This first stage of OCD lasted a couple of months, and then manifested into different things over the next 10 years. OCD has a way of strengthening its power the longer you are silent. Like a monster, it changes form so that it can rear its ugly head when you least expect it.

When I was nine, my obsessive compulsive thoughts shifted into fears that something bad was going to happen to someone I loved. The ironic thing about OCD is that it brings your worst fears to the surface, in the format that you want them to happen. Many intrusive thoughts appear as ‘-insert name- is going to die’. So, guess what your next thought is? ‘You thought it, so now if it does happen, it’s your fault.’

When I had intrusive thoughts, I’d have to perform an ‘action’ to protect the person. I’d touch the wall a certain number of times, or say a sentence in my head for 10 minutes. Before bed, I had a ritual – recite the names of every person I cared about. If I missed anyone, I’d have to start again, in case something horrible happened to them.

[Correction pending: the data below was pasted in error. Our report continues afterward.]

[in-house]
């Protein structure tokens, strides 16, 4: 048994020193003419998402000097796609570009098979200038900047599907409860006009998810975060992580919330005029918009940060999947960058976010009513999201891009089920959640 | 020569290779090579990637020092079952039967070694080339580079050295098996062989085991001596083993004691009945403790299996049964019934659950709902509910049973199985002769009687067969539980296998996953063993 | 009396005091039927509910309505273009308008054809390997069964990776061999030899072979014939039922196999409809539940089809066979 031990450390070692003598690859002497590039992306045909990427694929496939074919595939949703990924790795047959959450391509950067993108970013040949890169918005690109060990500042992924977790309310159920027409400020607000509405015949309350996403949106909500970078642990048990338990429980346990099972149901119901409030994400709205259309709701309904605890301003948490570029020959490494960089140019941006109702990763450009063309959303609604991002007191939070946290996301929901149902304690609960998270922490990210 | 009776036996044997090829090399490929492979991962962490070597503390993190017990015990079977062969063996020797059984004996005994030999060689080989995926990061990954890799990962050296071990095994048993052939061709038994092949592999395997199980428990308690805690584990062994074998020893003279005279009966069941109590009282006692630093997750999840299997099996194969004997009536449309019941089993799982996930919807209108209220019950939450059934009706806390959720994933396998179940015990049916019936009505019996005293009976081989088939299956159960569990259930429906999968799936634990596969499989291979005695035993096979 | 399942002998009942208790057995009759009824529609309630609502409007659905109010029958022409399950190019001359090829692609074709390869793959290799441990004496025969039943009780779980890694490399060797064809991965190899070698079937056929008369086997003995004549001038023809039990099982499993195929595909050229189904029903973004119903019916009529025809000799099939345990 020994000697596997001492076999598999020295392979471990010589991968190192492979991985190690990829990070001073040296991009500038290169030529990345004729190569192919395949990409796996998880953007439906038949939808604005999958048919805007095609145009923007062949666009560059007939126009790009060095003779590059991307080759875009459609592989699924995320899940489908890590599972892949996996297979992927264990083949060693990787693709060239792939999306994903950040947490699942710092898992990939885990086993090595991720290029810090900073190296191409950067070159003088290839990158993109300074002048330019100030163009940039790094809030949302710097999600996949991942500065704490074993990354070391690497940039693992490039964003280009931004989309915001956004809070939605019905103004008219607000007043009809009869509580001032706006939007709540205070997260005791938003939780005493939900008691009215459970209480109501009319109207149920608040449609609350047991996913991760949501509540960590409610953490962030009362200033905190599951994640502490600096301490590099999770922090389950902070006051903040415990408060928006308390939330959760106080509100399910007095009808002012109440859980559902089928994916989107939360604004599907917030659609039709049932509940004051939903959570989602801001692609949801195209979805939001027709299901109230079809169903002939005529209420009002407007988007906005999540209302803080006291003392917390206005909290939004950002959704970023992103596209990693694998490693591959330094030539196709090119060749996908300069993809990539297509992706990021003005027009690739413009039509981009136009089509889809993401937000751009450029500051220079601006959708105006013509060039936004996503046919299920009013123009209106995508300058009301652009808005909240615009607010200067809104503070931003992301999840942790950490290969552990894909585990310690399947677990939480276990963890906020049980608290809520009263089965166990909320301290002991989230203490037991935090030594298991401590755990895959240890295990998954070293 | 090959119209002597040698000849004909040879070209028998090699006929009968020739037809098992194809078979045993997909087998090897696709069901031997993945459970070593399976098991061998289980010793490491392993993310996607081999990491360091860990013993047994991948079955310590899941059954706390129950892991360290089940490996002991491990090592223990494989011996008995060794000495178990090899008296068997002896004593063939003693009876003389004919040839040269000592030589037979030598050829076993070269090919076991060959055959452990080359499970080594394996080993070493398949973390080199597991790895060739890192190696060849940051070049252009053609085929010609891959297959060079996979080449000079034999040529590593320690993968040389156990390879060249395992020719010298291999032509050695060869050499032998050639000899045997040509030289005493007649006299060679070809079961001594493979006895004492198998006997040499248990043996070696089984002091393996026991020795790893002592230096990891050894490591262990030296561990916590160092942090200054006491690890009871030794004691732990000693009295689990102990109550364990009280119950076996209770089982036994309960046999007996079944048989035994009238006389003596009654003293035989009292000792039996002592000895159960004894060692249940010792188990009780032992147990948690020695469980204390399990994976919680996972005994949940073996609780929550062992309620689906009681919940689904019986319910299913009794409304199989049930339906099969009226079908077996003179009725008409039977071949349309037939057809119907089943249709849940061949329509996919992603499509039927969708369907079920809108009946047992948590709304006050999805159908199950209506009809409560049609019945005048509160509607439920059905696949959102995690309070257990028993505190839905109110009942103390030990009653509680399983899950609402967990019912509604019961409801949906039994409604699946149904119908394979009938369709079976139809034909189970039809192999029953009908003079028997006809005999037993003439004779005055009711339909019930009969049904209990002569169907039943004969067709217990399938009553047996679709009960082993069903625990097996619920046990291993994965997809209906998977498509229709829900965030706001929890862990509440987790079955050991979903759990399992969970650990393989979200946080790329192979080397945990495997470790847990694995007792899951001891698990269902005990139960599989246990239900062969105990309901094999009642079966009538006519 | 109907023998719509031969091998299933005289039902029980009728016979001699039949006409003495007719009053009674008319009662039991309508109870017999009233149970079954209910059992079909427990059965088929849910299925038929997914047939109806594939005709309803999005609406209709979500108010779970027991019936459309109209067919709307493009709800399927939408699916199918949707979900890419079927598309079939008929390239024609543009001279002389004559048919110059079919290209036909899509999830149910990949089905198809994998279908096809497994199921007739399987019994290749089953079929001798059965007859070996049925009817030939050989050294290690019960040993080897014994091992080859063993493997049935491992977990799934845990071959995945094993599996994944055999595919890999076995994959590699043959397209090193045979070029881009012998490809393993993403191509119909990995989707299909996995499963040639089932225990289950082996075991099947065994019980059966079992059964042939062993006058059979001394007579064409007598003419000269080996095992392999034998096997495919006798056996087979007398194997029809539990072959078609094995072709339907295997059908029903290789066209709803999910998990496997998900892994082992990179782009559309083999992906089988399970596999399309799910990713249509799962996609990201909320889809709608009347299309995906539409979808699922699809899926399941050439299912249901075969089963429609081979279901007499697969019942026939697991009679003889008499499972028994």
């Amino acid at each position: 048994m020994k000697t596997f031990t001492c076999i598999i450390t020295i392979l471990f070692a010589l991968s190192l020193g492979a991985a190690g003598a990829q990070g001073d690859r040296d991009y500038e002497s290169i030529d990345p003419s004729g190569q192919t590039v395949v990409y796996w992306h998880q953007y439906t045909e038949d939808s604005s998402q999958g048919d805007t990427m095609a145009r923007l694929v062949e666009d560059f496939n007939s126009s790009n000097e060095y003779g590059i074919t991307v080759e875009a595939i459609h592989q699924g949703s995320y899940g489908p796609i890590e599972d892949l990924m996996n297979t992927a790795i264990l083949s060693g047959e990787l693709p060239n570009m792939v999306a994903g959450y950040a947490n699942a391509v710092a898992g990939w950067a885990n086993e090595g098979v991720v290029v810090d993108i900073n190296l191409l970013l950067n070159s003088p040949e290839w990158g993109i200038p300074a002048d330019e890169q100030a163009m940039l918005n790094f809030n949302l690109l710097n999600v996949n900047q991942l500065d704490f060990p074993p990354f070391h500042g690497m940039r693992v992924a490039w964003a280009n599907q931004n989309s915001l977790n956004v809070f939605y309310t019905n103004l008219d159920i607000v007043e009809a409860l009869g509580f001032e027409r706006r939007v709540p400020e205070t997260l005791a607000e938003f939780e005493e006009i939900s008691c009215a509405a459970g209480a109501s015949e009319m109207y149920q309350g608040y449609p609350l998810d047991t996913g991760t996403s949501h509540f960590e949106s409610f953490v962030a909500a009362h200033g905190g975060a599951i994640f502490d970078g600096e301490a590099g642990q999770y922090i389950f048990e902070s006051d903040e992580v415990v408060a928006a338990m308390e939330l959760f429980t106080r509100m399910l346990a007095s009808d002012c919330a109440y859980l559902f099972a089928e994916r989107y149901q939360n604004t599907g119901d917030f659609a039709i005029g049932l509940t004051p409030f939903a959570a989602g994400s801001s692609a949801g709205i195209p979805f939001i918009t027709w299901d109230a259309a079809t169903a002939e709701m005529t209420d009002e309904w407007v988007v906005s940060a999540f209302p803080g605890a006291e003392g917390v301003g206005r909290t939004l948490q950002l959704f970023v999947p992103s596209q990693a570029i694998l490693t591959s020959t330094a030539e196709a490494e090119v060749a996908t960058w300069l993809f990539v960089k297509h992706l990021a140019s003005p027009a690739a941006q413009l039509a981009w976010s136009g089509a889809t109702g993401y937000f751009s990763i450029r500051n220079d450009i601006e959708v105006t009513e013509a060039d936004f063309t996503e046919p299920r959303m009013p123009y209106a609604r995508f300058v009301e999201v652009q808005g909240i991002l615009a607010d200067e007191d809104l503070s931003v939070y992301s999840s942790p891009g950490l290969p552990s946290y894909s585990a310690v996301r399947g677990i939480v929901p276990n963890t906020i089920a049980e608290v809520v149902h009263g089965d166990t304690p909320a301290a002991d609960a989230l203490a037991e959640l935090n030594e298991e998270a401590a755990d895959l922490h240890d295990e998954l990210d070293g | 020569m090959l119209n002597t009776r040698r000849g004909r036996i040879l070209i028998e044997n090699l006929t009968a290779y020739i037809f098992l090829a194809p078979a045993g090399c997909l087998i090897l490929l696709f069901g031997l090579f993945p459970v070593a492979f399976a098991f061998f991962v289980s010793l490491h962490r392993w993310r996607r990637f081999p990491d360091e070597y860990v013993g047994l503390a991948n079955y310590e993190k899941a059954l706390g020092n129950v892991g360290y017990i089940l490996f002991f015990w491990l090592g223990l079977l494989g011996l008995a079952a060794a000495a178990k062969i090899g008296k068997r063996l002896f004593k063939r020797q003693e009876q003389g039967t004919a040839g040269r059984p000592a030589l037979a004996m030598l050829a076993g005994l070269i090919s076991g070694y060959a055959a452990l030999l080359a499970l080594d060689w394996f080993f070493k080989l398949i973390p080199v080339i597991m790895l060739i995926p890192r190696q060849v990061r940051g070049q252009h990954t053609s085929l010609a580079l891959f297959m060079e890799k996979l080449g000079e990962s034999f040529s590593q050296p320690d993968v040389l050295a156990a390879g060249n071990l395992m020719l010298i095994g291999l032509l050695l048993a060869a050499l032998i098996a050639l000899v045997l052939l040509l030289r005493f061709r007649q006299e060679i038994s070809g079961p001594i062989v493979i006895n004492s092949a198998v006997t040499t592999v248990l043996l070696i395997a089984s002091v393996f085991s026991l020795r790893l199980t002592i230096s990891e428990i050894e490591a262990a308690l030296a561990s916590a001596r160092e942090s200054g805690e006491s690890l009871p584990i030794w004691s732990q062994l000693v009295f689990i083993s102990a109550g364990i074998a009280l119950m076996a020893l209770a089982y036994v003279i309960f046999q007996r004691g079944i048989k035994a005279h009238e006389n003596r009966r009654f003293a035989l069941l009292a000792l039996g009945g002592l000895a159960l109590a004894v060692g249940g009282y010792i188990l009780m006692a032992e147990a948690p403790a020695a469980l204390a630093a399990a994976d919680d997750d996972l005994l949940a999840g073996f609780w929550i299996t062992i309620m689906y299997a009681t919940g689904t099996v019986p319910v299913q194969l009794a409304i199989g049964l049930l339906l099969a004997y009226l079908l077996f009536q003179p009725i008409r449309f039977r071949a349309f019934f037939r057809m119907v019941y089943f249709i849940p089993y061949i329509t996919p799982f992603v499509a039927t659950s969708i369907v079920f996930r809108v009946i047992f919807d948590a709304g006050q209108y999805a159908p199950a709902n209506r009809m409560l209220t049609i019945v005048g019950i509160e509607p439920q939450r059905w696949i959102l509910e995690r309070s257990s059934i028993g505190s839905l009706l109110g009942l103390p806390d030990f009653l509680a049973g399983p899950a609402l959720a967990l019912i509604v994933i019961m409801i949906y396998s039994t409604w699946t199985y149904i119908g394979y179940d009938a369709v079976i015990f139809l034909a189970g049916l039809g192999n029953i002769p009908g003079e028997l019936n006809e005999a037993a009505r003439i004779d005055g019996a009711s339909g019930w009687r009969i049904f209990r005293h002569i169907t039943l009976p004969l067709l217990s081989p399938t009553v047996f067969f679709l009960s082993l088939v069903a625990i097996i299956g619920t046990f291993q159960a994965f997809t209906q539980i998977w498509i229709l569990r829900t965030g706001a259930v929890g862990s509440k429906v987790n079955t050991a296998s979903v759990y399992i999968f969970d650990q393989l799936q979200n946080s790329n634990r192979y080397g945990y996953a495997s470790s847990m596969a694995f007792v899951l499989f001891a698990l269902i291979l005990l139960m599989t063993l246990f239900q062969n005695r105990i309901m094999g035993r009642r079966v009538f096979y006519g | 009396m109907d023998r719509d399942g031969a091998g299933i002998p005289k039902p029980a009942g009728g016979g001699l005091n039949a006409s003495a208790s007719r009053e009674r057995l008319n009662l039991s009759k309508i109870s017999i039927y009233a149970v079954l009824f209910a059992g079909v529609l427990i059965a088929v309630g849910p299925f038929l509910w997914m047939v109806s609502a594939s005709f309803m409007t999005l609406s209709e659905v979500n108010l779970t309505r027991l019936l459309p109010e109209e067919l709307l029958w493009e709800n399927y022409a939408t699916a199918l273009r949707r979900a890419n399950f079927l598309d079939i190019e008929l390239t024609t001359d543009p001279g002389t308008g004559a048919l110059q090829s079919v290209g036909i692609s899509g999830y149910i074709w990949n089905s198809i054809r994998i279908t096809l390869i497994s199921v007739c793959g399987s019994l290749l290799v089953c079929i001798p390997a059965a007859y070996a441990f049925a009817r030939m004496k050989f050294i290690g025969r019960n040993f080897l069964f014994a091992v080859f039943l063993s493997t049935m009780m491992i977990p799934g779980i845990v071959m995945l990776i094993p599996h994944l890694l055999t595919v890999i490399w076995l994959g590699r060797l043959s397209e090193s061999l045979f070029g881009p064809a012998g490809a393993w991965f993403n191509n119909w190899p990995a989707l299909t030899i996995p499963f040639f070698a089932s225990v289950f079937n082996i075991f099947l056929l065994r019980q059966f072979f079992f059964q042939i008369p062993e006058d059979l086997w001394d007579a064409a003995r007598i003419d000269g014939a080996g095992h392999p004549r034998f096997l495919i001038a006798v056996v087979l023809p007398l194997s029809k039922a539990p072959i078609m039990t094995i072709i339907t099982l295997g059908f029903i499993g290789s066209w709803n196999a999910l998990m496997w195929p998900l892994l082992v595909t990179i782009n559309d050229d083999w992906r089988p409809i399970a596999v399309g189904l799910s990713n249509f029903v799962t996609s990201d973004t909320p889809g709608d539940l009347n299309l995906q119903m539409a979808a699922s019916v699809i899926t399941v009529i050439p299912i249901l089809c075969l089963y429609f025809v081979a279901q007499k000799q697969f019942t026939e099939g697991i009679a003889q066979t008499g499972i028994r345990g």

Over the years, obsessive compulsive thoughts manifested into phobias and health anxiety.

You deserve support. You deserve a moment of peace in your mind

When I started college in 2007, my health anxiety triggers ranged from using a new beauty product and panicking about a fatal reaction, to having an undiagnosed (usually terminal) illness. The panic attacks took over my life – the feeling of my throat closing up and not being able to breathe made me too scared to sleep in case I never woke up again.

At uni, I even developed a toilet anxiety where I couldn’t go anywhere I hadn’t been before in case there wasn’t a loo. This added to the feelings of shame, making it harder to ask for help. I just couldn’t do normal things people my age were doing.

After I finished university in 2012, the rituals, and constant state of panic had gotten too much to bear. I isolated myself out of fear that something bad would happen while outside. But even at home, I would panic and end up hysterical if someone was late coming home.